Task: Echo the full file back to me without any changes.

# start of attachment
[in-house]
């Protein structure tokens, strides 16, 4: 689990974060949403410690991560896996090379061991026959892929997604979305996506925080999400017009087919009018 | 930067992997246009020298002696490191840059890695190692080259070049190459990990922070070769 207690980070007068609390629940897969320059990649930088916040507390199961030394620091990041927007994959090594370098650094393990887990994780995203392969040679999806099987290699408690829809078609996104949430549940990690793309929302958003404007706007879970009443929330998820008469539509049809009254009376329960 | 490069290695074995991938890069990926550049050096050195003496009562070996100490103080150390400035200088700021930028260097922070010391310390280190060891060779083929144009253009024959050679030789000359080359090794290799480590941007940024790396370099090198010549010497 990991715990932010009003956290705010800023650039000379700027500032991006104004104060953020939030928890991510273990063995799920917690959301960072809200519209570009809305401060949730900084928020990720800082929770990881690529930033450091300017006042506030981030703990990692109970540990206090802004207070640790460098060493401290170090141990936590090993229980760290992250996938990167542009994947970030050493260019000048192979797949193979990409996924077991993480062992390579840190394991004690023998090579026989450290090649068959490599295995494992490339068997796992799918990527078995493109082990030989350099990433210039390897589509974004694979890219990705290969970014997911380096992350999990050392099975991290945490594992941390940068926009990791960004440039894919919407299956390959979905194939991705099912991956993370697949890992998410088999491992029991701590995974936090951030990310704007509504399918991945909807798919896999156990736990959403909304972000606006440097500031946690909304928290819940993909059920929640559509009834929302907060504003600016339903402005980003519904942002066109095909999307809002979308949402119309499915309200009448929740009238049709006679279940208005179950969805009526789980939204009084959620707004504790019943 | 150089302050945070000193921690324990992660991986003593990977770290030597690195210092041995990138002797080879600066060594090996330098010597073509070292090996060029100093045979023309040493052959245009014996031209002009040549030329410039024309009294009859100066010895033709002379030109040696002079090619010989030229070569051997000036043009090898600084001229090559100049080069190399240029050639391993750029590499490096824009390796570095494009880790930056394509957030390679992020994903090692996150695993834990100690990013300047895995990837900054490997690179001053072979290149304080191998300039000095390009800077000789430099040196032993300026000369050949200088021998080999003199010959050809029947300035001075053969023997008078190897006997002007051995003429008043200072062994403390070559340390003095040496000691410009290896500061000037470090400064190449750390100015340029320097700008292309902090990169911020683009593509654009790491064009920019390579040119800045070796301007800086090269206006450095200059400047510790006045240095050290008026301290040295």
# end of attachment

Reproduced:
[in-house]
């Protein structure tokens, strides 16, 4: 689990974060949403410690991560896996090379061991026959892929997604979305996506925080999400017009087919009018 | 930067992997246009020298002696490191840059890695190692080259070049190459990990922070070769 207690980070007068609390629940897969320059990649930088916040507390199961030394620091990041927007994959090594370098650094393990887990994780995203392969040679999806099987290699408690829809078609996104949430549940990690793309929302958003404007706007879970009443929330998820008469539509049809009254009376329960 | 490069290695074995991938890069990926550049050096050195003496009562070996100490103080150390400035200088700021930028260097922070010391310390280190060891060779083929144009253009024959050679030789000359080359090794290799480590941007940024790396370099090198010549010497 990991715990932010009003956290705010800023650039000379700027500032991006104004104060953020939030928890991510273990063995799920917690959301960072809200519209570009809305401060949730900084928020990720800082929770990881690529930033450091300017006042506030981030703990990692109970540990206090802004207070640790460098060493401290170090141990936590090993229980760290992250996938990167542009994947970030050493260019000048192979797949193979990409996924077991993480062992390579840190394991004690023998090579026989450290090649068959490599295995494992490339068997796992799918990527078995493109082990030989350099990433210039390897589509974004694979890219990705290969970014997911380096992350999990050392099975991290945490594992941390940068926009990791960004440039894919919407299956390959979905194939991705099912991956993370697949890992998410088999491992029991701590995974936090951030990310704007509504399918991945909807798919896999156990736990959403909304972000606006440097500031946690909304928290819940993909059920929640559509009834929302907060504003600016339903402005980003519904942002066109095909999307809002979308949402119309499915309200009448929740009238049709006679279940208005179950969805009526789980939204009084959620707004504790019943 | 150089302050945070000193921690324990992660991986003593990977770290030597690195210092041995990138002797080879600066060594090996330098010597073509070292090996060029100093045979023309040493052959245009014996031209002009040549030329410039024309009294009859100066010895033709002379030109040696002079090619010989030229070569051997000036043009090898600084001229090559100049080069190399240029050639391993750029590499490096824009390796570095494009880790930056394509957030390679992020994903090692996150695993834990100690990013300047895995990837900054490997690179001053072979290149304080191998300039000095390009800077000789430099040196032993300026000369050949200088021998080999003199010959050809029947300035001075053969023997008078190897006997002007051995003429008043200072062994403390070559340390003095040496000691410009290896500061000037470090400064190449750390100015340029320097700008292309902090990169911020683009593509654009790491064009920019390579040119800045070796301007800086090269206006450095200059400047510790006045240095050290008026301290040295």